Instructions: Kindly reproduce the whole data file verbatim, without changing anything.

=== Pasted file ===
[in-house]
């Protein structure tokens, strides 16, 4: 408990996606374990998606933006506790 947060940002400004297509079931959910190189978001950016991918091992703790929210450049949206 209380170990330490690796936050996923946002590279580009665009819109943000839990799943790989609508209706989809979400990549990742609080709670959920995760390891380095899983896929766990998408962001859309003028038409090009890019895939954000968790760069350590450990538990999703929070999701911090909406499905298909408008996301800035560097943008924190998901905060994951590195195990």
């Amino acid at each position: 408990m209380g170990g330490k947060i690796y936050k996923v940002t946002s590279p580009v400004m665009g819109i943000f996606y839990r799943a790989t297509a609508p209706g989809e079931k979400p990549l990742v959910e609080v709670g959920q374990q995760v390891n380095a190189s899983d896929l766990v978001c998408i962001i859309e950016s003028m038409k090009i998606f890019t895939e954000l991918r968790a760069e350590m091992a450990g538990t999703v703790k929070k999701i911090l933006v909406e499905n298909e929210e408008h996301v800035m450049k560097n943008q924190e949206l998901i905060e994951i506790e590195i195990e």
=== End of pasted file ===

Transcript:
[in-house]
């Protein structure tokens, strides 16, 4: 408990996606374990998606933006506790 947060940002400004297509079931959910190189978001950016991918091992703790929210450049949206 209380170990330490690796936050996923946002590279580009665009819109943000839990799943790989609508209706989809979400990549990742609080709670959920995760390891380095899983896929766990998408962001859309003028038409090009890019895939954000968790760069350590450990538990999703929070999701911090909406499905298909408008996301800035560097943008924190998901905060994951590195195990």
């Amino acid at each position: 408990m209380g170990g330490k947060i690796y936050k996923v940002t946002s590279p580009v400004m665009g819109i943000f996606y839990r799943a790989t297509a609508p209706g989809e079931k979400p990549l990742v959910e609080v709670g959920q374990q995760v390891n380095a190189s899983d896929l766990v978001c998408i962001i859309e950016s003028m038409k090009i998606f890019t895939e954000l991918r968790a760069e350590m091992a450990g538990t999703v703790k929070k999701i911090l933006v909406e499905n298909e929210e408008h996301v800035m450049k560097n943008q924190e949206l998901i905060e994951i506790e590195i195990e």